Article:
Deep Sky, according to De Luna, is “an oil and gas company in reverse,” and much like an oil company, it doesn’t develop its technologies, but rather invests in what’s already been brewing, offering partners money, solutions, and potentially a place to store the CO2 once they have it. 

Courtesy of Deep Sky.

Deep Sky looks for four things when selecting a technology to invest in: it has to be fully electrified and easily scalable, and it has to have low energy intensity and a robust and uncomplicated supply chain. DOC is on its way to tick all those boxes and it should be ready for commercial deployment within a decade, according to Babson and De Luna. 

Equatic, one of the companies Deep Sky has partnered with, has two pilot facilities active in Los Angeles and Singapore and is going to announce a larger plant, estimated to remove around 4,000 tons of CO2 per year, in the near future, according to Edward Sanders, Equatic’s chief operating officer. 

Its technology is based on modules the size of 20ft shipping containers, which, placed on the coast and powered by renewable energy, pump in large amounts of seawater, pass an electrical current through it, and then trap the extracted CO2 in solid minerals.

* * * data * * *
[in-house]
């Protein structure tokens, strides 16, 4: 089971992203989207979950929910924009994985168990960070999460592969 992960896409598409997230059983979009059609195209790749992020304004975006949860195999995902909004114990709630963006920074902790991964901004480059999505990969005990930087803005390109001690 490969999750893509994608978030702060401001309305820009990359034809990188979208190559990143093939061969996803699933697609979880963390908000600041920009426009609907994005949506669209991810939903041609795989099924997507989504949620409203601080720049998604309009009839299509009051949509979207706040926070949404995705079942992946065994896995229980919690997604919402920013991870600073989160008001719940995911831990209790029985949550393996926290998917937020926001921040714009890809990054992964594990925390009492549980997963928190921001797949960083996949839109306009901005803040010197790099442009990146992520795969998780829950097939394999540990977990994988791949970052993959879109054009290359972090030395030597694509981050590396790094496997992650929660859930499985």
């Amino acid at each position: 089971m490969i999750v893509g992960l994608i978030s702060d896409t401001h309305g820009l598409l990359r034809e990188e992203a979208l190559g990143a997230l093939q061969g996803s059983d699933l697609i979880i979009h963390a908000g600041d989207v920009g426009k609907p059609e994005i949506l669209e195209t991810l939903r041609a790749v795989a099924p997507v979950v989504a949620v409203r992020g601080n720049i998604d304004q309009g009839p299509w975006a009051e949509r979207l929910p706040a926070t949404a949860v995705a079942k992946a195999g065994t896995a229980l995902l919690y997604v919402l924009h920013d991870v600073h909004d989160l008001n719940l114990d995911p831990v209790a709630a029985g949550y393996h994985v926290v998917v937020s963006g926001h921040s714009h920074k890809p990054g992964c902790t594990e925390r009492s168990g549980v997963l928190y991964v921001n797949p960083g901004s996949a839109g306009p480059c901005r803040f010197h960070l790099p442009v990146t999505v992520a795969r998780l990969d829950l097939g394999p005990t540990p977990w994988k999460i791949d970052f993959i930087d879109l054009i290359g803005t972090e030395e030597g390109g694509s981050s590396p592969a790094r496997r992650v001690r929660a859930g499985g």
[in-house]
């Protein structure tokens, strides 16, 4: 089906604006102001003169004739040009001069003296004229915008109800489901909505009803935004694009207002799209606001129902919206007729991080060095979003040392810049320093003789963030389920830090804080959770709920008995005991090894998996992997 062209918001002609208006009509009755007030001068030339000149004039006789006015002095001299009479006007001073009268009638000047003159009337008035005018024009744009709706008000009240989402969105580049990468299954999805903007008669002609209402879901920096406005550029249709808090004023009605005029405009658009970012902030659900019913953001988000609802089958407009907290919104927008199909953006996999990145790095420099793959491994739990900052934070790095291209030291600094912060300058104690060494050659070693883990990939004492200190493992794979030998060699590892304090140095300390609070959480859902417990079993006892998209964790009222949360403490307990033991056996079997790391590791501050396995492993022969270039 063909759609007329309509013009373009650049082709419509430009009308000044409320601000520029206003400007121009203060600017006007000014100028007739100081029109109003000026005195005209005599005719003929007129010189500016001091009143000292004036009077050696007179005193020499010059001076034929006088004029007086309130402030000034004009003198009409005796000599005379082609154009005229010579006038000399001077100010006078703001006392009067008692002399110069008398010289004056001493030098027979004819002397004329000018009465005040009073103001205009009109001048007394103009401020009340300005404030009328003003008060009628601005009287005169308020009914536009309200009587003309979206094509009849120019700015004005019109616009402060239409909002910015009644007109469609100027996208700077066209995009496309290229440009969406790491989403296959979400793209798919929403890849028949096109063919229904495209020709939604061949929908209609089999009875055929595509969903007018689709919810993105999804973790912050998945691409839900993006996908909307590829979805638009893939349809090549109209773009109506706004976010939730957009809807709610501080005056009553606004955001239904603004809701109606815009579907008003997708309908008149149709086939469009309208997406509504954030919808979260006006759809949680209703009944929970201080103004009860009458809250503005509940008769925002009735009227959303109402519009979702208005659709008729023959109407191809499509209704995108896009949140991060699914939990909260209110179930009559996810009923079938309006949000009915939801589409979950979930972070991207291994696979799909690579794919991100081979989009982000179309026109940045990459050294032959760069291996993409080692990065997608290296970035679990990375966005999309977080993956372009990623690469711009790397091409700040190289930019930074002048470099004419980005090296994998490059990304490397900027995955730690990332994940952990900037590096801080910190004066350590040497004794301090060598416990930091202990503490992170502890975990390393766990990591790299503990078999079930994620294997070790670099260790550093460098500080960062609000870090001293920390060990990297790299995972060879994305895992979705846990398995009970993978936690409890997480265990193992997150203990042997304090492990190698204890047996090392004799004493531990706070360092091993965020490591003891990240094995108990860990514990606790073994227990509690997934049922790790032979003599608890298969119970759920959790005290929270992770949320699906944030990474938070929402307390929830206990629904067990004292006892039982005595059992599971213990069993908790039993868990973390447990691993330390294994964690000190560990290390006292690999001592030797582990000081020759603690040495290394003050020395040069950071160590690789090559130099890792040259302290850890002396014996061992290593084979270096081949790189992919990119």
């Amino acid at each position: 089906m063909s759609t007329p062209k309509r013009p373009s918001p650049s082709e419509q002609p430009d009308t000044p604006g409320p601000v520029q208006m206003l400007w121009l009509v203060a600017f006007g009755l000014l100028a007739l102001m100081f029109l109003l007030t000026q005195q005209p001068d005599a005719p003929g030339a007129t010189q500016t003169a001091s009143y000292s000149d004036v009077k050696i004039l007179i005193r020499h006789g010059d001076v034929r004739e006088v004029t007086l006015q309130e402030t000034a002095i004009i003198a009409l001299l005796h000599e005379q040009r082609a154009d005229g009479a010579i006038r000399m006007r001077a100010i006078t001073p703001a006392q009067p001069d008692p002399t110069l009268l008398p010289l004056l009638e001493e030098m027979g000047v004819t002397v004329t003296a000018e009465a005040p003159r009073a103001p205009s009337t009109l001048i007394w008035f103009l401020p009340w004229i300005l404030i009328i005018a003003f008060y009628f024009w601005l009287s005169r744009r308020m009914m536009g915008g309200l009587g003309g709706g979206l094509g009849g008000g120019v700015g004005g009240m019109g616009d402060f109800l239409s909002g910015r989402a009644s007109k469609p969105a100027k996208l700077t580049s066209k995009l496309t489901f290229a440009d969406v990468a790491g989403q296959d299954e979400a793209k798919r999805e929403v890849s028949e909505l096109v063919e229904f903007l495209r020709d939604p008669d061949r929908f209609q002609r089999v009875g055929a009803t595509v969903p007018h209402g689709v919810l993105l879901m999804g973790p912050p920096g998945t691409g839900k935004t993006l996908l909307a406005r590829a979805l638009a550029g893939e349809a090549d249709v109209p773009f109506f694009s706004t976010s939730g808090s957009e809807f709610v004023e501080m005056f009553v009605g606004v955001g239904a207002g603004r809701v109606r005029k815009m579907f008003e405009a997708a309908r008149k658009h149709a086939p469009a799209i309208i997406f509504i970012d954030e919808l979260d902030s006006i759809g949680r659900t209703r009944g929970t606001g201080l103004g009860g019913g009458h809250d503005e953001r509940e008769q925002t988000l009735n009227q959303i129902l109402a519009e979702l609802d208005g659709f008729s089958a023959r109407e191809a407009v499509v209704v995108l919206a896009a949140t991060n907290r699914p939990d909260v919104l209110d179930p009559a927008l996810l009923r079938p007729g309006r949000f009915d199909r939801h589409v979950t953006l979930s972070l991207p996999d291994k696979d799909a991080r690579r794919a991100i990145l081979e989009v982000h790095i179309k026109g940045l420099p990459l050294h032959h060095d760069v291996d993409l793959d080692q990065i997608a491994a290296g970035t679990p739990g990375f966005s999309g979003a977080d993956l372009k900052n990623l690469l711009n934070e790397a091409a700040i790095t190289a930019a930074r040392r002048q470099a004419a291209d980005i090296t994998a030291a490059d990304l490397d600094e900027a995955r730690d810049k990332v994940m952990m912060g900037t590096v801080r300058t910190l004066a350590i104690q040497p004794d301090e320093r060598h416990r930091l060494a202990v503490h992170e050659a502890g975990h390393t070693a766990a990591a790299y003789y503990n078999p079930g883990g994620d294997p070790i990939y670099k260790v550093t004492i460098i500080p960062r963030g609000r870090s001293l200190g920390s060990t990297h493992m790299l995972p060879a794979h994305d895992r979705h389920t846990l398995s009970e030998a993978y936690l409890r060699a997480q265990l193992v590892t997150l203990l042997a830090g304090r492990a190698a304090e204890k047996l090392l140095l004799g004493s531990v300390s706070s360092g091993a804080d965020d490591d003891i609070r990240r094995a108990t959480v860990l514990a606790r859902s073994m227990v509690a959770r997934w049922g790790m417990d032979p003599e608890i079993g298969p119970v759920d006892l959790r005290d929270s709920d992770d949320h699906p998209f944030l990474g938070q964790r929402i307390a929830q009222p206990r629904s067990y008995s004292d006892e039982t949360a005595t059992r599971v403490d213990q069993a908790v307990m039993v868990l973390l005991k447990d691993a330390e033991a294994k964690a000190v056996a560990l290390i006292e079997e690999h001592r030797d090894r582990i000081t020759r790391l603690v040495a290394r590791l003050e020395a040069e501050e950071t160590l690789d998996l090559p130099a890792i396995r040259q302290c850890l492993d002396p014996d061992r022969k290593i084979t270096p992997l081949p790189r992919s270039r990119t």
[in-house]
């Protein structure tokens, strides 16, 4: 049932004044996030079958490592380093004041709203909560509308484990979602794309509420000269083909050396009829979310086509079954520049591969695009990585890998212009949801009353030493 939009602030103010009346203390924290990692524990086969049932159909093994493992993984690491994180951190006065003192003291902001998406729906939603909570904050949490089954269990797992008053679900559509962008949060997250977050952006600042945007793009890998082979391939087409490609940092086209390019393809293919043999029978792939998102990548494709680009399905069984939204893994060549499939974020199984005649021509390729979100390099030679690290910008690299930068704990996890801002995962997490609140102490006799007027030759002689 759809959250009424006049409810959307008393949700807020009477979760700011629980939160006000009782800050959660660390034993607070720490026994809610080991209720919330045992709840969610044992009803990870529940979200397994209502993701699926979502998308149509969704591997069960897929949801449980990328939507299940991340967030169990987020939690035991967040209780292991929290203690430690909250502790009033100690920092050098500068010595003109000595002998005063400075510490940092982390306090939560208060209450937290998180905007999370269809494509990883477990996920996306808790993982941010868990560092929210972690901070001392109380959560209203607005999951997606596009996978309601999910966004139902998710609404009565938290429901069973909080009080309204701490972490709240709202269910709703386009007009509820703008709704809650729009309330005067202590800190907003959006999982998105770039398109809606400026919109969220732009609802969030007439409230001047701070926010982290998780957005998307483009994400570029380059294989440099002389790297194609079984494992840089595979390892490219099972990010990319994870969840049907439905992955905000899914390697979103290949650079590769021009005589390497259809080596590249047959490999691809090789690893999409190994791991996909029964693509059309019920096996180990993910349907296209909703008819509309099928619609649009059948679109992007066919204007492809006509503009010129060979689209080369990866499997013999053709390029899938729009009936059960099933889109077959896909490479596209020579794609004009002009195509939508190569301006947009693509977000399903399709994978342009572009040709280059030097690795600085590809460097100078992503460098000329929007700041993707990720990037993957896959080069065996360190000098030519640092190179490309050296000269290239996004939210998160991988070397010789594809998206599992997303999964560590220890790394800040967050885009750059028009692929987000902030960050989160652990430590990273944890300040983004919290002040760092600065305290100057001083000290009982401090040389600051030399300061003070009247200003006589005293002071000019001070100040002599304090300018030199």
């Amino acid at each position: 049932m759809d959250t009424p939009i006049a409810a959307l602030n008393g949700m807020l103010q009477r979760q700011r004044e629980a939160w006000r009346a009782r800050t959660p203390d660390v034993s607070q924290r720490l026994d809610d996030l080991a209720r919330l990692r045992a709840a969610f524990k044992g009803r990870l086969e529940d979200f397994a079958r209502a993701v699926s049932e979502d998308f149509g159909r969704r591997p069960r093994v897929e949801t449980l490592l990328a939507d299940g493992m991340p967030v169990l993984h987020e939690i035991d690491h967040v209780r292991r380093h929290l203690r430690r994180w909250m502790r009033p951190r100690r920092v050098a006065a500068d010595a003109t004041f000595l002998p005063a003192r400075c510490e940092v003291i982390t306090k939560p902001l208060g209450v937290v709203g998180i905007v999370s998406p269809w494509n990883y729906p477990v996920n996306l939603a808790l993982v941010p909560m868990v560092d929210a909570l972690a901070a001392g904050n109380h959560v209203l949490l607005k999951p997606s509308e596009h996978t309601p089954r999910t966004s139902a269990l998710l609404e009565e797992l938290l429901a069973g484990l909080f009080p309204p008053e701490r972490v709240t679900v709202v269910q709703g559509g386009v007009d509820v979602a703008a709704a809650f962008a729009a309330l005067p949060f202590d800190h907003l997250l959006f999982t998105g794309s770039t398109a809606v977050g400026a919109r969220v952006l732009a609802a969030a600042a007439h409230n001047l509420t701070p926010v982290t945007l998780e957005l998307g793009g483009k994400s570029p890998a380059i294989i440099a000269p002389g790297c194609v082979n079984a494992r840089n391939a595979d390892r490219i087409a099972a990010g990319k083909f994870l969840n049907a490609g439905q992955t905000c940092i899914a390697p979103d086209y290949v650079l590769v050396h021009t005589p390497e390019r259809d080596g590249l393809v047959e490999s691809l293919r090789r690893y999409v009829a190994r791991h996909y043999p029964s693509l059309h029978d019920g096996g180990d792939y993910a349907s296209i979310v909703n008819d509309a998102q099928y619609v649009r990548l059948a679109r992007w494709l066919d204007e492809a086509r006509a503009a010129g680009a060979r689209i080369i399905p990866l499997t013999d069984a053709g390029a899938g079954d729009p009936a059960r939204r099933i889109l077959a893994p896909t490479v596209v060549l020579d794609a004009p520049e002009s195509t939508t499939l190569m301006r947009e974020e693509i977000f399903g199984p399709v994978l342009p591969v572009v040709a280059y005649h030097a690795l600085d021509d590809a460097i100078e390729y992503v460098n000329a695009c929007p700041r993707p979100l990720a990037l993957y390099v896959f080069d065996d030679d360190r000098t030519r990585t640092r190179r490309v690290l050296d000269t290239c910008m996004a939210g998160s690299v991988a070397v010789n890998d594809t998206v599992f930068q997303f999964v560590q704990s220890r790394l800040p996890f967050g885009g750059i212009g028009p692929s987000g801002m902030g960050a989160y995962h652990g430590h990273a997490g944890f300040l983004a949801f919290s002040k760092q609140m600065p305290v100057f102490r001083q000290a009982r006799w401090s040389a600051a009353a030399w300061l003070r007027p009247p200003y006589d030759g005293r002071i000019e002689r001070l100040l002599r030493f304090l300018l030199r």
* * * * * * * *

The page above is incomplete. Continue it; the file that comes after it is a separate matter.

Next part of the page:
The modules are replicable, “like solar cell modules,” according to Sanders, an attractive feature for investors, and the CO2 removal happens within their boundaries, which means you can measure and report how much of it you’ve captured. That’s important for figuring out how many carbon credits to sell – since, as it stands, selling carbon credits is the basis of most of these companies’ revenue models.

As a new technology, DOC is expensive and needs to become cheaper to be deployed at a relevant scale. But unlike direct air capture, it cannot, currently, claim tax credits for carbon sequestration both in the United States and Canada. 

The lack of DOC-related subsidies is not an issue for Equatic, which, in addition to removing CO2 from the ocean, also produces around 30 kilograms of green hydrogen per module per day, and is therefore eligible for hydrogen tax credits. Captura, on the other hand, is investing in modules to prove that DOC is, essentially, direct air capture, since “you’re using the surface of the water to capture CO2 from the air, and you’re using this process to remove the CO2 from the water,” according to Babson at MIT. 

Captura declined an interview and did not respond to a request for comment.  

“It’s certainly one of the flaws in the Inflation Reduction Act that it has constraining language around direct air capture specifically, saying that direct air capture gets the credit and nothing else,” Babson said. “That runs afoul of policy 101. It limits the possibilities.”